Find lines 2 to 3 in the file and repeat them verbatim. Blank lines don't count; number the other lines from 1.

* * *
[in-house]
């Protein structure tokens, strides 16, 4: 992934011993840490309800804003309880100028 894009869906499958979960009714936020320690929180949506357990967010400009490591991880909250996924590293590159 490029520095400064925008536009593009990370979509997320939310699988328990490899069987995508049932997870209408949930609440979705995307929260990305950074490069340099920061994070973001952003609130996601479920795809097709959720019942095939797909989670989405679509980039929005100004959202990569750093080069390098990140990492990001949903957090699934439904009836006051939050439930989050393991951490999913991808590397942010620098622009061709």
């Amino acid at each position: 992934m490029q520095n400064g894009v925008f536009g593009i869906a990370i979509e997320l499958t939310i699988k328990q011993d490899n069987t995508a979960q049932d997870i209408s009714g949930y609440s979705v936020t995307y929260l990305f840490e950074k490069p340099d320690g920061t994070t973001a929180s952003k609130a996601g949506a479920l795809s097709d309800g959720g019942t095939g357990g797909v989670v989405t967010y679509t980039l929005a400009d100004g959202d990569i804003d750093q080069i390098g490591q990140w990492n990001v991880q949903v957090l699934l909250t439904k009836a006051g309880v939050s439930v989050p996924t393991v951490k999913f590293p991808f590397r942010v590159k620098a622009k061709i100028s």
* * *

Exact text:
């Protein structure tokens, strides 16, 4: 992934011993840490309800804003309880100028 894009869906499958979960009714936020320690929180949506357990967010400009490591991880909250996924590293590159 490029520095400064925008536009593009990370979509997320939310699988328990490899069987995508049932997870209408949930609440979705995307929260990305950074490069340099920061994070973001952003609130996601479920795809097709959720019942095939797909989670989405679509980039929005100004959202990569750093080069390098990140990492990001949903957090699934439904009836006051939050439930989050393991951490999913991808590397942010620098622009061709």
């Amino acid at each position: 992934m490029q520095n400064g894009v925008f536009g593009i869906a990370i979509e997320l499958t939310i699988k328990q011993d490899n069987t995508a979960q049932d997870i209408s009714g949930y609440s979705v936020t995307y929260l990305f840490e950074k490069p340099d320690g920061t994070t973001a929180s952003k609130a996601g949506a479920l795809s097709d309800g959720g019942t095939g357990g797909v989670v989405t967010y679509t980039l929005a400009d100004g959202d990569i804003d750093q080069i390098g490591q990140w990492n990001v991880q949903v957090l699934l909250t439904k009836a006051g309880v939050s439930v989050p996924t393991v951490k999913f590293p991808f590397r942010v590159k620098a622009k061709i100028s």